Friday, September 2, 2011

Reasonable People Might Agree

I didn't have to teach my sons how to discriminate.

I didn't sit them down and tell them to establish different rules for themselves than the rules they apply to other people. I didn't teach them to try to scheme to find ways to increase their advantage in every situation. And I definitely didn't teach them to allow others to suffer so they could profit. They came into this world as so-called innocent babes already inclined to do all of those things.

My job has been to try to curb their natural impulses.

Often, when we discuss racism and discrimination, it becomes a conversation about people's intentions, their hearts, and their upbringing. People take offense at the idea that they may be discriminating because that accusation is viewed as a direct assault on their morality. They reject claims of discrimination by noting that they have nothing against certain types of people, and are only living their lives as good human beings.

That assumes that human beings are "good."

I know many people don't like the whole "original sin" and "inherently evil human" concept. But, I believe in it. I think the problem is with the definition of "evil." Even doesn't only mean genocide and rape, it also means the opposite of good. So, if good behavior involves being generous and kind, evil involves being stingy and cruel. All of us struggle with evil, and it's not something we learn from watching television.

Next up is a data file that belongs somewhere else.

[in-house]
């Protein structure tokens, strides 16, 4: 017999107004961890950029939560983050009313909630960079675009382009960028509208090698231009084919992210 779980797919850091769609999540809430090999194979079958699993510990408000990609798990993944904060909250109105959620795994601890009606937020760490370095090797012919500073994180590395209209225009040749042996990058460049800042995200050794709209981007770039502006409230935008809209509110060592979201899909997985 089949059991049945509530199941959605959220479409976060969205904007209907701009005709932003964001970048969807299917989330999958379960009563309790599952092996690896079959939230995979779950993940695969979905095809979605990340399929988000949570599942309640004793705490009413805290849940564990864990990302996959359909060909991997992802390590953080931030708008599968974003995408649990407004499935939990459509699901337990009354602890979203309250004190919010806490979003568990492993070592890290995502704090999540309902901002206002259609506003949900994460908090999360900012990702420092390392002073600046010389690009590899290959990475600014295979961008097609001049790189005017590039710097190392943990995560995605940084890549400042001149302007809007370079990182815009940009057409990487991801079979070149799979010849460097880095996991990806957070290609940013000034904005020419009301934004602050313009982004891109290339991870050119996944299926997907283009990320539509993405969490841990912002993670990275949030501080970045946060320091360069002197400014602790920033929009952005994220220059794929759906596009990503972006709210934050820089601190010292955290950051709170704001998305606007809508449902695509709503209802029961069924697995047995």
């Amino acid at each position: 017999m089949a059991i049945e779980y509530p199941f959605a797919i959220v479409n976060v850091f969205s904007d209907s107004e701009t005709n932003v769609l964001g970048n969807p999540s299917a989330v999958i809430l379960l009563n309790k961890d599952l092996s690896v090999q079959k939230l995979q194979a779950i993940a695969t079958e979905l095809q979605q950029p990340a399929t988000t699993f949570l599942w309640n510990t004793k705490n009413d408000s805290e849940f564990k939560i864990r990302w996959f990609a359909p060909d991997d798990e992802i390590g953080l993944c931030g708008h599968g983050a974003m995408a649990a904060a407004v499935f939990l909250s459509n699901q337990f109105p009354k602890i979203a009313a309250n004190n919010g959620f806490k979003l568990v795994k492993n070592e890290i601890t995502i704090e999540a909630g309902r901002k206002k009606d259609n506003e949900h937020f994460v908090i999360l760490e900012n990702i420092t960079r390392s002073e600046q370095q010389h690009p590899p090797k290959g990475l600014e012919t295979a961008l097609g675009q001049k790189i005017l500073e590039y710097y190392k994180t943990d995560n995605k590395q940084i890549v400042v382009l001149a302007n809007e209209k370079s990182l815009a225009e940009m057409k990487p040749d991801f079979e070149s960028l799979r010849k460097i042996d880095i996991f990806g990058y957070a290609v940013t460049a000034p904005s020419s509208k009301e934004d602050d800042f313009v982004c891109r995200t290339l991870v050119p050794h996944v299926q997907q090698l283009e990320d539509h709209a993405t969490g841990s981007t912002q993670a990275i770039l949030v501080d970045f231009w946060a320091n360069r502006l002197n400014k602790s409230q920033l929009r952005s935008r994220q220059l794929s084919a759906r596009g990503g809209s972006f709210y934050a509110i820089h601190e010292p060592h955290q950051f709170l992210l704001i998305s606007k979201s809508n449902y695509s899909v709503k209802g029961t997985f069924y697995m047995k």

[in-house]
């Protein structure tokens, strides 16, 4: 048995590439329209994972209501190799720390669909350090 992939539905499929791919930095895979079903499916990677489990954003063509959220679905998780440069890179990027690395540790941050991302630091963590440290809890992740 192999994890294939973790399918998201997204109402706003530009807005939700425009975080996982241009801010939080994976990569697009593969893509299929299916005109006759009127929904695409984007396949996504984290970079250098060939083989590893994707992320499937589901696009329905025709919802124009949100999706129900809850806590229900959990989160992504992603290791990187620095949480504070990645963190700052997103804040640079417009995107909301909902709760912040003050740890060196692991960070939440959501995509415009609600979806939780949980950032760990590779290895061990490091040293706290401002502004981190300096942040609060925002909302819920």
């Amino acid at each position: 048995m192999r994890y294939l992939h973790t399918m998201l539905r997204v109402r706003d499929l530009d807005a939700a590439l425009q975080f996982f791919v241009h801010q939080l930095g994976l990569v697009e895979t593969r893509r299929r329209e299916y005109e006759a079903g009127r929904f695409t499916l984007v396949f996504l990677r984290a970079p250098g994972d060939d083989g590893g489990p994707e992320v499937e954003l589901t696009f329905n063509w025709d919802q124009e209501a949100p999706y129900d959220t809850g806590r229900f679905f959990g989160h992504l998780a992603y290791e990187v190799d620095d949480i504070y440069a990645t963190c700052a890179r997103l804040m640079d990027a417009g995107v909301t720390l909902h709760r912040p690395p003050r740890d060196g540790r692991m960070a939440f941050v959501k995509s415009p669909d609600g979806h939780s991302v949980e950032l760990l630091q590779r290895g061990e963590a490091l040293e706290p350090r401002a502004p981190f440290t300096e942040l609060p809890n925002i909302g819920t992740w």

My sons like to have the advantage. They create rules for their games that benefit them, and change those rules as soon as the expected benefit isn't realized. They demand that their sibling be punished for infractions that they themselves beg to avoid punishment for committing. They are constantly seeking an advantage, constantly looking to block their peers advantage and always keeping score.

In short, they are little humans. They were born with vestigial forms of this behavior, and as they've aged, it's only gotten more serious.

This has provided me with some interesting insights into the behavior of adults. I've always known that most racism and discrimination comes from a desire to establish and maintain supremacy, but watching my children confirms it. More importantly, it confirms that avoiding racism and discrimination requires an intense desire and effort because that aim is not "natural."

That's why it's dangerous when people don't want to discuss or think about racism. It's dangerous when they refuse to educate themselves about historic and current power dynamics. It represents a threat because without that effort, it's impossible fight against these twin evils. Until people come to grips with the human instincts that lurk in their hearts, and decide that those impulses are incorrect, no change can occur.

One of the authors on a blog I read likes to use a quotation that basically says that cheating begins as soon as monogamy stops being reasonable. For many folks, evil begins as soon as being good stops being reasonable. The problem is that most of us don't understand how we truly define reasonable.


Raving Black Lunatic